Cape Breton non-profit challenges leaders to sleep in a tent and experience homelessness

Rising costs and a lack of affordable housing are sending more people to the streets in the Cape Breton Regional Municipality, according to some non-profit groups that work with people in need.

Patti McDonald, the executive director of Town House, a non-profit that offers services to improve the lives of people in Glace Bay, N.S., is asking the public to take part in the “Wake-up Challenge.”

“We’re going to challenge people to make a donation and spend a night in a tent, rough, or in a car,” said McDonald.

The challenge comes after a heated municipal council meeting on Friday.

In an in-camera meeting Tuesday, council narrowly voted to effectively send Rapid Housing Initiative money back to Ottawa amid concerns that project proposals didn’t meet necessary criteria.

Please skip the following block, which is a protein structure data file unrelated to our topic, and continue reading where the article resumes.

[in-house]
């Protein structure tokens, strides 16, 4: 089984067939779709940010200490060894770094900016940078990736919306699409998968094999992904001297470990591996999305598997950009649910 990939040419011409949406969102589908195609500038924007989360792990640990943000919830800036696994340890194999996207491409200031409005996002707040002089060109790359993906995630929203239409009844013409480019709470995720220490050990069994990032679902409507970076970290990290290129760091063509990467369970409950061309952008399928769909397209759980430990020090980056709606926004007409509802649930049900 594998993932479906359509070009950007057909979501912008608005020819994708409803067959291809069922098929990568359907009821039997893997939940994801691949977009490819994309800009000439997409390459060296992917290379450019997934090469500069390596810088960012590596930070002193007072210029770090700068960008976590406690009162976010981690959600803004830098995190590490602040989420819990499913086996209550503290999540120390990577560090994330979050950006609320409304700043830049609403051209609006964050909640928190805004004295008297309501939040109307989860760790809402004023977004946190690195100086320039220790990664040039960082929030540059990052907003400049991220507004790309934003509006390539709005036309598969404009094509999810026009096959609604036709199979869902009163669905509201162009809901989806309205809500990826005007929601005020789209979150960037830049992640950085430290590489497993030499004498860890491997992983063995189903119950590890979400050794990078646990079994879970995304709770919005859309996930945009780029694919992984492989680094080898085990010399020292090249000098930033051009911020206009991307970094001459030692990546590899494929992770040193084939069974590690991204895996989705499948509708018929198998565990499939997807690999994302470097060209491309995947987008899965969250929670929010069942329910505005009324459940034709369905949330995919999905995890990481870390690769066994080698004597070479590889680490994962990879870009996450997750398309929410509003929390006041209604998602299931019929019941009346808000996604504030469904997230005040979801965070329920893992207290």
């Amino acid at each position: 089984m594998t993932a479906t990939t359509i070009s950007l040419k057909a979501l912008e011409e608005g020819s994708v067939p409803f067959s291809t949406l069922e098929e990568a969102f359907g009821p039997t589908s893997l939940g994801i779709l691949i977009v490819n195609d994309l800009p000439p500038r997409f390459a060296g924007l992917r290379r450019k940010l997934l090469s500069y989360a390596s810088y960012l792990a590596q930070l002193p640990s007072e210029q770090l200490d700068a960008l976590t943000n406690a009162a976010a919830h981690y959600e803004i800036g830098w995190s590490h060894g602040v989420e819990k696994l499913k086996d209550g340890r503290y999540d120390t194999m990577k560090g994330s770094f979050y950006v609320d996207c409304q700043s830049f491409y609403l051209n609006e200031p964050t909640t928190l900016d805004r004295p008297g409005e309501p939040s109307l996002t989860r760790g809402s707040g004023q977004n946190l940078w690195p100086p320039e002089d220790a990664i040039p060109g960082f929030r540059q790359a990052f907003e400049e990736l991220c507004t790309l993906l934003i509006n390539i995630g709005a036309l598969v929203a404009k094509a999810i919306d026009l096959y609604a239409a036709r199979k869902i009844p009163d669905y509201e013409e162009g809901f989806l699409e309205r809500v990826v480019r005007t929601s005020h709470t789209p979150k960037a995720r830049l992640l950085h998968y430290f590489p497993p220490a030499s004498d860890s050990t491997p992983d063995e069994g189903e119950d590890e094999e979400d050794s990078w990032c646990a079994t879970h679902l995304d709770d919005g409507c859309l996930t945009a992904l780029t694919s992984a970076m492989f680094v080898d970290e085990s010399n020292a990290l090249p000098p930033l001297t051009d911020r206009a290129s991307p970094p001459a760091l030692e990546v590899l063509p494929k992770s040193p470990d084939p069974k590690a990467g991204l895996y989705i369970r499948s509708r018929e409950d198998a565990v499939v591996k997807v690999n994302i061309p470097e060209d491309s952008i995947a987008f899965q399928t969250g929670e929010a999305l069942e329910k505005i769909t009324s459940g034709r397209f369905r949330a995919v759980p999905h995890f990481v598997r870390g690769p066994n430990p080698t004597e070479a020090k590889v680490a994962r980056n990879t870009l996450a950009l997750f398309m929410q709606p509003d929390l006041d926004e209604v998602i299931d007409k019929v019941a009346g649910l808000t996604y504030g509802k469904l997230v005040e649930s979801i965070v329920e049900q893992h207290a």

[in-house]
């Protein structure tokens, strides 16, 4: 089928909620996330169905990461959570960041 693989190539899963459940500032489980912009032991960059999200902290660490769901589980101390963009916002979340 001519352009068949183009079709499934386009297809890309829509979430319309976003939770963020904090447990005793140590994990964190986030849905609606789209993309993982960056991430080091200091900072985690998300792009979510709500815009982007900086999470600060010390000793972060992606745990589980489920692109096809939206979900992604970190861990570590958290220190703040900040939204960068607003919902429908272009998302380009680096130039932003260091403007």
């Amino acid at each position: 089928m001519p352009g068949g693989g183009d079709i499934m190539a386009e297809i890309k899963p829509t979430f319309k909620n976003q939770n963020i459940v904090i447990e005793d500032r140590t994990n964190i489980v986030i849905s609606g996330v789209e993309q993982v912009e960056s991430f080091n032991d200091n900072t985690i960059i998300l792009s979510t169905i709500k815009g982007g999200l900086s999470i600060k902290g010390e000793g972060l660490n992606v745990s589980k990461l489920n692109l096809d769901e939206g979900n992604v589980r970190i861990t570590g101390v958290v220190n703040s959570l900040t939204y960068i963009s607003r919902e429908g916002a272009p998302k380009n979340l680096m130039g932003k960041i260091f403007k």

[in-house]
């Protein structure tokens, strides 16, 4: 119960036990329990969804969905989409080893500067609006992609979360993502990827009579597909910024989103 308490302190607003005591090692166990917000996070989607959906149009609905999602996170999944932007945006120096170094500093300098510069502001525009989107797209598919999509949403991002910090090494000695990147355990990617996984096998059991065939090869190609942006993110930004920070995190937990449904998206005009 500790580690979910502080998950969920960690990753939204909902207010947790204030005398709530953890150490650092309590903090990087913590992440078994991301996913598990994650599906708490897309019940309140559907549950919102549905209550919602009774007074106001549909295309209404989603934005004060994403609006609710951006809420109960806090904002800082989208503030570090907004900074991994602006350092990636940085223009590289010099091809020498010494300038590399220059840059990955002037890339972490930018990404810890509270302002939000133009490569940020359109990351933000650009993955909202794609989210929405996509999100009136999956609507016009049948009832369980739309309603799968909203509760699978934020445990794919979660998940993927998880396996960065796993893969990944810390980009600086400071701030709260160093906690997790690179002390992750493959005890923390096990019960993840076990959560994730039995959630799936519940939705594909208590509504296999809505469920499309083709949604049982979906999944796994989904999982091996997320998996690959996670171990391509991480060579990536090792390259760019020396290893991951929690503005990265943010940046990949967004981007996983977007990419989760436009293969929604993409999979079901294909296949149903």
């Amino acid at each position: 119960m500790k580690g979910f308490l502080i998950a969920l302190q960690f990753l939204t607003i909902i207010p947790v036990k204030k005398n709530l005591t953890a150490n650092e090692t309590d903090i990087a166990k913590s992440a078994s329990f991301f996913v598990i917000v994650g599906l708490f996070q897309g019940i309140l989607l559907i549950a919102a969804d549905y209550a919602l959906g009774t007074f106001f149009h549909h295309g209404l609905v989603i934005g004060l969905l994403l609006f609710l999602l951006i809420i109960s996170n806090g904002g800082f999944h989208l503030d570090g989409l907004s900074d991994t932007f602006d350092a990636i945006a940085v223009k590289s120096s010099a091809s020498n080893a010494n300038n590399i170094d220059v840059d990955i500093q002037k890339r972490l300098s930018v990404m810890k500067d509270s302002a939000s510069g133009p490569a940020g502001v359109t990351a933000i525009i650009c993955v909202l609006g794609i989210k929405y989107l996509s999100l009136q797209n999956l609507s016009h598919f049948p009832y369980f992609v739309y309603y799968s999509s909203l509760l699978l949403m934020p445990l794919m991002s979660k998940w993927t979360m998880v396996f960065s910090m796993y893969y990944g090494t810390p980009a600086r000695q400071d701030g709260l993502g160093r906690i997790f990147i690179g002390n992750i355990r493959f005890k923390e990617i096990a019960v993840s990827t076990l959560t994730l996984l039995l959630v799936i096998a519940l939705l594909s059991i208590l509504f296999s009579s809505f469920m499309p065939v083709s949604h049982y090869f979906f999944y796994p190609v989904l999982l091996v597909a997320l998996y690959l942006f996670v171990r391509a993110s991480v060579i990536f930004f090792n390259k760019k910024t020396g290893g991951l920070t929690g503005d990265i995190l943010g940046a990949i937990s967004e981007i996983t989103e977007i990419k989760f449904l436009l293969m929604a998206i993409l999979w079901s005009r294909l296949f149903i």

That decision caused pushback from the public.

“I absolutely think all of them should resign,” said Erika Shea, the president and CEO of New Dawn Enterprises, a community development corporation in Sydney. “They have failed the community.”

But the municipality will now take more time to work with applicants and federal officials before anything is decided on the $5 million in funding.

Some people who attended Friday’s meeting are homeless and were frustrated they could not give input on the process.

“I’m so disappointed they didn’t get a say,” said Janet Bickerton, the health services coordinator of Ally Centre Cape Breton — a non-profit dedicated to preventing the spread of HIV and hepatitis C in the community. “This is what you call public engagement. They didn’t get a chance to say anything. No one did.”

In a news release, Acting Municipal Affairs Minister Colton LeBlanc said he was disappointed by the council’s decision and is working to try to keep the money in the municipality.

Hoping the project will go ahead, McDonald says it’s important to keep the issue at the forefront for the time being.

“We really want to put that challenge out there because this isn’t to pretend people are homeless or anything like that, but the whole point of the wake-up is, if you are a leader in the community, wake up to the experience others are having,” said McDonald.

She said the plan is to have the tent set up for the night of March 31.

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